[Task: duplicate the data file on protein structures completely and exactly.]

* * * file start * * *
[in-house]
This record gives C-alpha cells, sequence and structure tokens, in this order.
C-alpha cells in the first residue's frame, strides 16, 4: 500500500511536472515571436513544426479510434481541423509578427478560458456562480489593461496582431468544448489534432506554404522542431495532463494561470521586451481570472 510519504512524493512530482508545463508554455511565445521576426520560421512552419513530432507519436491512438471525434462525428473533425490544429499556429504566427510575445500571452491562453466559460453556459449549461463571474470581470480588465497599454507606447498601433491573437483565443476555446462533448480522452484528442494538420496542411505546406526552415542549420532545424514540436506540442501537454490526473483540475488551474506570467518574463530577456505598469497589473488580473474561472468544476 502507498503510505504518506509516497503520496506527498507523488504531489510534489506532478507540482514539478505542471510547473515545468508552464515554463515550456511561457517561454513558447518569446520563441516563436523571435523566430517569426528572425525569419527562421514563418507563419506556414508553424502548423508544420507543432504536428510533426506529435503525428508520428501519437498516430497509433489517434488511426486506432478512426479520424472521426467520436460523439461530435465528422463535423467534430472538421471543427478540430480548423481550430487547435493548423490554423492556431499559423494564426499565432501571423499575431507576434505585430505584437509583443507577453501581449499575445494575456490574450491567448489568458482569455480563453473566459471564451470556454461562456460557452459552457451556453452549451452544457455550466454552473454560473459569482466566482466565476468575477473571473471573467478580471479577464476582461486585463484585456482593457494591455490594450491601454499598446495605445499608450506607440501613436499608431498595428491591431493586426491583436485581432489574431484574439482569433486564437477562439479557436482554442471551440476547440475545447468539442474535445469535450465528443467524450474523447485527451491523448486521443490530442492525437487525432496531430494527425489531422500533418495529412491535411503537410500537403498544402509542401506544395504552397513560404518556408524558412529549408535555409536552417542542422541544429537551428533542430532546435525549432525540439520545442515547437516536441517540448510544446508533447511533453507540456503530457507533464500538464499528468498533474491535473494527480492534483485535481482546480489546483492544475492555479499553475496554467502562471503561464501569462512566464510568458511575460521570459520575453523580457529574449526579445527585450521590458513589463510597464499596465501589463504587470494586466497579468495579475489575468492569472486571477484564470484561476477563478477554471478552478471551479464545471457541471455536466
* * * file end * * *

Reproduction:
[in-house]
This record gives C-alpha cells, sequence and structure tokens, in this order.
C-alpha cells in the first residue's frame, strides 16, 4: 500500500511536472515571436513544426479510434481541423509578427478560458456562480489593461496582431468544448489534432506554404522542431495532463494561470521586451481570472 510519504512524493512530482508545463508554455511565445521576426520560421512552419513530432507519436491512438471525434462525428473533425490544429499556429504566427510575445500571452491562453466559460453556459449549461463571474470581470480588465497599454507606447498601433491573437483565443476555446462533448480522452484528442494538420496542411505546406526552415542549420532545424514540436506540442501537454490526473483540475488551474506570467518574463530577456505598469497589473488580473474561472468544476 502507498503510505504518506509516497503520496506527498507523488504531489510534489506532478507540482514539478505542471510547473515545468508552464515554463515550456511561457517561454513558447518569446520563441516563436523571435523566430517569426528572425525569419527562421514563418507563419506556414508553424502548423508544420507543432504536428510533426506529435503525428508520428501519437498516430497509433489517434488511426486506432478512426479520424472521426467520436460523439461530435465528422463535423467534430472538421471543427478540430480548423481550430487547435493548423490554423492556431499559423494564426499565432501571423499575431507576434505585430505584437509583443507577453501581449499575445494575456490574450491567448489568458482569455480563453473566459471564451470556454461562456460557452459552457451556453452549451452544457455550466454552473454560473459569482466566482466565476468575477473571473471573467478580471479577464476582461486585463484585456482593457494591455490594450491601454499598446495605445499608450506607440501613436499608431498595428491591431493586426491583436485581432489574431484574439482569433486564437477562439479557436482554442471551440476547440475545447468539442474535445469535450465528443467524450474523447485527451491523448486521443490530442492525437487525432496531430494527425489531422500533418495529412491535411503537410500537403498544402509542401506544395504552397513560404518556408524558412529549408535555409536552417542542422541544429537551428533542430532546435525549432525540439520545442515547437516536441517540448510544446508533447511533453507540456503530457507533464500538464499528468498533474491535473494527480492534483485535481482546480489546483492544475492555479499553475496554467502562471503561464501569462512566464510568458511575460521570459520575453523580457529574449526579445527585450521590458513589463510597464499596465501589463504587470494586466497579468495579475489575468492569472486571477484564470484561476477563478477554471478552478471551479464545471457541471455536466